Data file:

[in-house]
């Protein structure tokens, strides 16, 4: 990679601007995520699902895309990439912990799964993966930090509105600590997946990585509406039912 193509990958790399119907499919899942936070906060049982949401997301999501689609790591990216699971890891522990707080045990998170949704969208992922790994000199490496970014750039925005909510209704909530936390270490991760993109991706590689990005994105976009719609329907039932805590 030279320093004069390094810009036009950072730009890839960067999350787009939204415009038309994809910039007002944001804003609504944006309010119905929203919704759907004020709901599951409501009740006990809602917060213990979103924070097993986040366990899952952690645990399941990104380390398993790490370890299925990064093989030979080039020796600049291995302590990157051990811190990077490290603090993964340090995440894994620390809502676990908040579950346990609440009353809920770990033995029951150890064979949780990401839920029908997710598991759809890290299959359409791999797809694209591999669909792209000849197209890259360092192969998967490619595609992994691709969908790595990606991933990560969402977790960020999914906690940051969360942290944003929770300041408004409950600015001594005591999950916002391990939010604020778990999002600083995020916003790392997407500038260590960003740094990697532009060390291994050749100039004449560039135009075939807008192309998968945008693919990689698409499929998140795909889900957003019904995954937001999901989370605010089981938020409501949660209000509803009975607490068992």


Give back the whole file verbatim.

[in-house]
């Protein structure tokens, strides 16, 4: 990679601007995520699902895309990439912990799964993966930090509105600590997946990585509406039912 193509990958790399119907499919899942936070906060049982949401997301999501689609790591990216699971890891522990707080045990998170949704969208992922790994000199490496970014750039925005909510209704909530936390270490991760993109991706590689990005994105976009719609329907039932805590 030279320093004069390094810009036009950072730009890839960067999350787009939204415009038309994809910039007002944001804003609504944006309010119905929203919704759907004020709901599951409501009740006990809602917060213990979103924070097993986040366990899952952690645990399941990104380390398993790490370890299925990064093989030979080039020796600049291995302590990157051990811190990077490290603090993964340090995440894994620390809502676990908040579950346990609440009353809920770990033995029951150890064979949780990401839920029908997710598991759809890290299959359409791999797809694209591999669909792209000849197209890259360092192969998967490619595609992994691709969908790595990606991933990560969402977790960020999914906690940051969360942290944003929770300041408004409950600015001594005591999950916002391990939010604020778990999002600083995020916003790392997407500038260590960003740094990697532009060390291994050749100039004449560039135009075939807008192309998968945008693919990689698409499929998140795909889900957003019904995954937001999901989370605010089981938020409501949660209000509803009975607490068992």